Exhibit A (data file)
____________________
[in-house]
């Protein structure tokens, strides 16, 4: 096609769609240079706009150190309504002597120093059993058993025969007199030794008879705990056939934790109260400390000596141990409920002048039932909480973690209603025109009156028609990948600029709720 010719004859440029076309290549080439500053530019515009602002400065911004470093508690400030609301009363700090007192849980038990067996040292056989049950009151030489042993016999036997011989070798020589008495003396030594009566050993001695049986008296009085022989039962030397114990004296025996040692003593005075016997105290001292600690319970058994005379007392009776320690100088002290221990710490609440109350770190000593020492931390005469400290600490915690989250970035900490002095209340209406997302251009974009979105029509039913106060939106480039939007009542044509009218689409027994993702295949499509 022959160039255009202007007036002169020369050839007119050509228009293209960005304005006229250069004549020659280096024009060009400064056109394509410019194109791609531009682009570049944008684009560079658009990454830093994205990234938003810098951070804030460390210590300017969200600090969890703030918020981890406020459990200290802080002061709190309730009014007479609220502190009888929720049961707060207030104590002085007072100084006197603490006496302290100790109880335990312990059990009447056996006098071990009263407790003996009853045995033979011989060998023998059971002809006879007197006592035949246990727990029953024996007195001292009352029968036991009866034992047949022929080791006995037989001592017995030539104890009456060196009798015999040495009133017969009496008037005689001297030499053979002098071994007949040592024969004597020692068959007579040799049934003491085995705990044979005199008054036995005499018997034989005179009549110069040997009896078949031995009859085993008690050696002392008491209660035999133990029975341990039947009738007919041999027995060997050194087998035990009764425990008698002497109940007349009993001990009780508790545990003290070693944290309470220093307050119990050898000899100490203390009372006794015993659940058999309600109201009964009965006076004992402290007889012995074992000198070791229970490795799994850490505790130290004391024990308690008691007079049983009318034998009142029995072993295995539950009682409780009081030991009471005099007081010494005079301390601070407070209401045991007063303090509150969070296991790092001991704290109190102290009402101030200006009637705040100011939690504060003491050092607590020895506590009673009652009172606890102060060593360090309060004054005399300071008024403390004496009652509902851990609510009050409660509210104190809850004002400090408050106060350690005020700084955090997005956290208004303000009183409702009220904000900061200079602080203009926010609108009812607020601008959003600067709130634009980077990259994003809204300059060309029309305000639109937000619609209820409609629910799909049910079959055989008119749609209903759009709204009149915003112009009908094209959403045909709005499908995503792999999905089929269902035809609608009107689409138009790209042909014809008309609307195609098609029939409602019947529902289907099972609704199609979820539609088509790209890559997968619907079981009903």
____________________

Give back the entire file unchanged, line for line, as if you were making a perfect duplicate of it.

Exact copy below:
[in-house]
């Protein structure tokens, strides 16, 4: 096609769609240079706009150190309504002597120093059993058993025969007199030794008879705990056939934790109260400390000596141990409920002048039932909480973690209603025109009156028609990948600029709720 010719004859440029076309290549080439500053530019515009602002400065911004470093508690400030609301009363700090007192849980038990067996040292056989049950009151030489042993016999036997011989070798020589008495003396030594009566050993001695049986008296009085022989039962030397114990004296025996040692003593005075016997105290001292600690319970058994005379007392009776320690100088002290221990710490609440109350770190000593020492931390005469400290600490915690989250970035900490002095209340209406997302251009974009979105029509039913106060939106480039939007009542044509009218689409027994993702295949499509 022959160039255009202007007036002169020369050839007119050509228009293209960005304005006229250069004549020659280096024009060009400064056109394509410019194109791609531009682009570049944008684009560079658009990454830093994205990234938003810098951070804030460390210590300017969200600090969890703030918020981890406020459990200290802080002061709190309730009014007479609220502190009888929720049961707060207030104590002085007072100084006197603490006496302290100790109880335990312990059990009447056996006098071990009263407790003996009853045995033979011989060998023998059971002809006879007197006592035949246990727990029953024996007195001292009352029968036991009866034992047949022929080791006995037989001592017995030539104890009456060196009798015999040495009133017969009496008037005689001297030499053979002098071994007949040592024969004597020692068959007579040799049934003491085995705990044979005199008054036995005499018997034989005179009549110069040997009896078949031995009859085993008690050696002392008491209660035999133990029975341990039947009738007919041999027995060997050194087998035990009764425990008698002497109940007349009993001990009780508790545990003290070693944290309470220093307050119990050898000899100490203390009372006794015993659940058999309600109201009964009965006076004992402290007889012995074992000198070791229970490795799994850490505790130290004391024990308690008691007079049983009318034998009142029995072993295995539950009682409780009081030991009471005099007081010494005079301390601070407070209401045991007063303090509150969070296991790092001991704290109190102290009402101030200006009637705040100011939690504060003491050092607590020895506590009673009652009172606890102060060593360090309060004054005399300071008024403390004496009652509902851990609510009050409660509210104190809850004002400090408050106060350690005020700084955090997005956290208004303000009183409702009220904000900061200079602080203009926010609108009812607020601008959003600067709130634009980077990259994003809204300059060309029309305000639109937000619609209820409609629910799909049910079959055989008119749609209903759009709204009149915003112009009908094209959403045909709005499908995503792999999905089929269902035809609608009107689409138009790209042909014809008309609307195609098609029939409602019947529902289907099972609704199609979820539609088509790209890559997968619907079981009903």